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Menopause and HRT

Holistic-online.com

Long-Term Effects Of Estrogen Deficiency

Osteoporosis

Cardiovascular Disease

Osteoporosis

One of the most important health issues for middle-aged women is the threat of osteoporosis. Osteoporosis is a condition in which bones become thin, fragile, and highly prone to fracture. Numerous studies have linked estrogen insufficiency to this gradual, yet debilitating disease. In fact, osteoporosis is more closely related to menopause than to a woman's chronological age.

The risk of osteoporosis increases with age, smoking, heavy alcohol use, a family history of osteoporosis, long-term use of certain drugs (such as cortisone), surgical removal of the ovaries, radiation therapy for cancer of the ovaries, poor nutrition and other factors. Fine-boned women should pay special attention to preserving their bone mass, because they can't afford to lose any of it.

Factors That Increase Your Risk of Osteoporosis and Fractures

Genetic or Medical Factors
bulletWhite (or Asian) ethnicity
bulletKidney disease with dialysis
bulletEarly menopause (before age 40)
bulletFemale relatives with osteoporosis
bulletBeing thin (especially if you are short)
bulletChronic diarrhea or surgical removal of part of the stomach or small intestine
bulletDaily use of cortisone
bulletDaily use of thyroid (over 2 grains), Dilantin, or aluminum-containing antacids
bulletPrevious fractures that occurred easily, without major trauma

Life Style Factors
bulletLow calcium diet
bulletLack of exercise
bulletVery high-protein diet
bulletHigh alcohol use
bulletSmoking
bulletLack of vitamin D from sun, diet, or pills
bulletHigh salt diet
bulletNever having borne children
bulletHigh caffeine use (over 5 cups daily)

The condition of an older woman's skeleton depends on two things:
bulletThe peak amount of bone attained before menopause and
bulletThe rate of the bone loss thereafter.

Hereditary factors are important in determining peak bone mass. Black women attain a greater spinal mass and therefore have fewer osteoporotic fractures than white women. Other factors that help increase bone mass include:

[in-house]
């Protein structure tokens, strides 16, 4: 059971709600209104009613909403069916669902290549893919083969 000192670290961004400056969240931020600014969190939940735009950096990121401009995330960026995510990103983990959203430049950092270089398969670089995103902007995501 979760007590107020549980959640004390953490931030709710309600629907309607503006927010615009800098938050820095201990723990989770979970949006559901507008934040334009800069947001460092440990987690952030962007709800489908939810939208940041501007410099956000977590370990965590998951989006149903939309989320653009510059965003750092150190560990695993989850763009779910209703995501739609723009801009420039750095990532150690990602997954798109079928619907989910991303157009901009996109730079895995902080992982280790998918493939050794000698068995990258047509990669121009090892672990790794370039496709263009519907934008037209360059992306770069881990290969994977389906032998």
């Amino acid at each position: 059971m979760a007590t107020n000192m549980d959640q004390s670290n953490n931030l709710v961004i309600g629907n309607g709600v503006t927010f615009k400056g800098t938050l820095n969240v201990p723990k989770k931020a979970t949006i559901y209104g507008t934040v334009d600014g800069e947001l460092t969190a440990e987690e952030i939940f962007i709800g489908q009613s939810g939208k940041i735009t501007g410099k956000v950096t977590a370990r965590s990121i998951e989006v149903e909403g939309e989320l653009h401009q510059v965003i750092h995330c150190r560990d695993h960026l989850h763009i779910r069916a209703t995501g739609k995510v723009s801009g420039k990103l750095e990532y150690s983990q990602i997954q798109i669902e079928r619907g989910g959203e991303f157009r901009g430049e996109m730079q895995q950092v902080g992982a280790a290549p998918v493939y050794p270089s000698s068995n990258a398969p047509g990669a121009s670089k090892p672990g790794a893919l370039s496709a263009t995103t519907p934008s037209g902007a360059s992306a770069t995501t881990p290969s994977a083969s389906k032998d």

bulletAdequate intake of dietary calcium and vitamin D
bulletExposure to sunlight and
bulletPhysical exercise.

These elements also help slow the rate of bone loss. Certain physiological stresses can quicken bone loss, such as pregnancy, nursing, and immobility. The biggest culprit in the process of bone loss is estrogen deficiency. Bone loss quickens during perimenopause, the transitional phase when estrogen levels drop significantly.

The most effective therapy against osteoporosis available today for postmenopausal women is estrogen. Estrogen saves more bone tissue than the daily infusion of large doses of calcium.

Influences on Bone Development

Increases bone formation Speeds bone loss
Dietary calcium Estrogen deficiency
Vitamin D Pregnancy
Exposure to sunlight Nursing
Exercise Lack of exercise

See Also: Osteoporosis

Cardiovascular Disease

Cardiovascular diseases (CVD) are disorders of the heart and circulatory system. They include:
bulletThickening of the arteries (atherosclerosis) that serve the heart and Limbs
bulletHigh blood pressure
bulletAngina and
bulletStroke.

For reasons unknown, estrogen helps protect women against CVD during the childbearing years.

This is true even when they have the same risk factors as men, including smoking, high blood cholesterol levels, and a family history of heart disease. But the protection disappears when the women go through menopause. After menopause, the incidence of CVD increases, with each passing year posing a greater risk.

Menopause brings changes in the level of fats in a woman's blood. LDL cholesterol appears to increase while HDL decreases in postmenopausal women as a direct result of estrogen deficiency. Elevated LDL and total cholesterol can lead to stroke, heart attack, and death.

See Also: 

Benefits of Hormone Replacement Therapy

Osteoporosis

Heart Infocenter in Holisticonline.com

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